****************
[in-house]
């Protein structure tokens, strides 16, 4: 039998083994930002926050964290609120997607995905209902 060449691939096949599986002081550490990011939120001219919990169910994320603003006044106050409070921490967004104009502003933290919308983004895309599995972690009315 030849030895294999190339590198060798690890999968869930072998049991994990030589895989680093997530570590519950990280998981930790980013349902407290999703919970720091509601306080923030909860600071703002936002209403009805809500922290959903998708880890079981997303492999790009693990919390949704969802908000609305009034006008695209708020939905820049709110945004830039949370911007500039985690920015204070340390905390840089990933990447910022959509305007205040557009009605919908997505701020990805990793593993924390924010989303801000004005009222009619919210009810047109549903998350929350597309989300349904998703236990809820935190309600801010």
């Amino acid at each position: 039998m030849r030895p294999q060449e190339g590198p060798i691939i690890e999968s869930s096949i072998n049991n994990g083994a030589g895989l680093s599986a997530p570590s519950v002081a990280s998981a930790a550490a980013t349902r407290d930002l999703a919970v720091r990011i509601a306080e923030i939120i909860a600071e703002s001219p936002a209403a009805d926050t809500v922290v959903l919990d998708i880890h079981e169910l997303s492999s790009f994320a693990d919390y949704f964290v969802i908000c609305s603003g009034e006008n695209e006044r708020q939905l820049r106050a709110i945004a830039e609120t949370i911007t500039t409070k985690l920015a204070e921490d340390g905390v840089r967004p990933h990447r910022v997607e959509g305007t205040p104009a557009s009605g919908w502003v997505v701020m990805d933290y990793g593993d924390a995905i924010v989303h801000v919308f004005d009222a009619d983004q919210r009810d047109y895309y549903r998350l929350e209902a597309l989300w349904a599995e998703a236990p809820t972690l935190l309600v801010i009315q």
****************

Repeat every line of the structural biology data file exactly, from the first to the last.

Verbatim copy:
[in-house]
């Protein structure tokens, strides 16, 4: 039998083994930002926050964290609120997607995905209902 060449691939096949599986002081550490990011939120001219919990169910994320603003006044106050409070921490967004104009502003933290919308983004895309599995972690009315 030849030895294999190339590198060798690890999968869930072998049991994990030589895989680093997530570590519950990280998981930790980013349902407290999703919970720091509601306080923030909860600071703002936002209403009805809500922290959903998708880890079981997303492999790009693990919390949704969802908000609305009034006008695209708020939905820049709110945004830039949370911007500039985690920015204070340390905390840089990933990447910022959509305007205040557009009605919908997505701020990805990793593993924390924010989303801000004005009222009619919210009810047109549903998350929350597309989300349904998703236990809820935190309600801010």
């Amino acid at each position: 039998m030849r030895p294999q060449e190339g590198p060798i691939i690890e999968s869930s096949i072998n049991n994990g083994a030589g895989l680093s599986a997530p570590s519950v002081a990280s998981a930790a550490a980013t349902r407290d930002l999703a919970v720091r990011i509601a306080e923030i939120i909860a600071e703002s001219p936002a209403a009805d926050t809500v922290v959903l919990d998708i880890h079981e169910l997303s492999s790009f994320a693990d919390y949704f964290v969802i908000c609305s603003g009034e006008n695209e006044r708020q939905l820049r106050a709110i945004a830039e609120t949370i911007t500039t409070k985690l920015a204070e921490d340390g905390v840089r967004p990933h990447r910022v997607e959509g305007t205040p104009a557009s009605g919908w502003v997505v701020m990805d933290y990793g593993d924390a995905i924010v989303h801000v919308f004005d009222a009619d983004q919210r009810d047109y895309y549903r998350l929350e209902a597309l989300w349904a599995e998703a236990p809820t972690l935190l309600v801010i009315q």